LEGAL SEPARATION ALLOWS THE PARTIES TO ENJOY CERTAIN BENEFITS OF MARRIAGE THAT THEY WOULD LOSE IN DIVORCE
Legal separation allows spouses to live apart and conduct their lives very much as if they were divorced, but keeps the marriage legally intact. This may be desirable for a number of reasons.
In some cases, the parties may feel divorce is inevitable but they are not emotionally prepared to dissolve the marriage. Separation gives them a chance to see what divorce will be like, but still leaves the door open for reconciliation.
In other cases, the parties cannot divorce due to cultural or religious prohibitions, but legal separation is considered to be an acceptable compromise.
And in still other cases, legal separation allows the parties to enjoy certain benefits of marriage that they would lose in divorce, such as health care coverage. The anticipated period of separation may be indefinite, as when one spouse has long-term health problems that will make it difficult to ever obtain affordable coverage, or it may have an end-date, such as when the spouse is expected to re-enter the workplace and obtain their own coverage.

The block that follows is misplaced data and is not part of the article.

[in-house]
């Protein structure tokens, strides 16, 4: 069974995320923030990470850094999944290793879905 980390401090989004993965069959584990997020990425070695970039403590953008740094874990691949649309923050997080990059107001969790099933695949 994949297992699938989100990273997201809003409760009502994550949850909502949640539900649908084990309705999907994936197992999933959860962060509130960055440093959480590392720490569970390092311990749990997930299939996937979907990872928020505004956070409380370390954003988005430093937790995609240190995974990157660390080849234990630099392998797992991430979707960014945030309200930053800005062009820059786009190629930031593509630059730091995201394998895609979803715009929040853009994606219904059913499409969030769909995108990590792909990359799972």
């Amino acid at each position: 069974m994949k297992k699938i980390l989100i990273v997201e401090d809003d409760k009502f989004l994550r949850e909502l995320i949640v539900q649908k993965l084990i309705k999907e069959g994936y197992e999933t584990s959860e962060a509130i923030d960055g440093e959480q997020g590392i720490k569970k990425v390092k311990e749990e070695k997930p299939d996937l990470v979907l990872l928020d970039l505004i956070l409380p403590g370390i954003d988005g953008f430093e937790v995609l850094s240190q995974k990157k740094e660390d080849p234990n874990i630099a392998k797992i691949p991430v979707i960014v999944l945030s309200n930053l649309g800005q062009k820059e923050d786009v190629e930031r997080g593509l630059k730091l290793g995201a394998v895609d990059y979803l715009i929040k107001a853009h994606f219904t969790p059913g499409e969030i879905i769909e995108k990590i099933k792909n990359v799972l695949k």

When a legal separation is indefinite, it is “unlimited.” When it is set to expire on a given date, it is “limited.” Either way, pleadings must be filed with the court similar to those filed in a divorce, and a judgment is entered that addresses many of the same issues. The terms of the judgment regarding matters such as property division, custody and support are just as binding as if the parties were divorced, and may be enforced in the same way.
As with divorce, one party may file for legal separation even if the other party doesn’t want it. Either party may still file for divorce at any time, and within two years of entry of a judgment of legal separation either party may convert the separation to a divorce. Usually when a legal separation is converted to a divorce the settlement terms remain the same.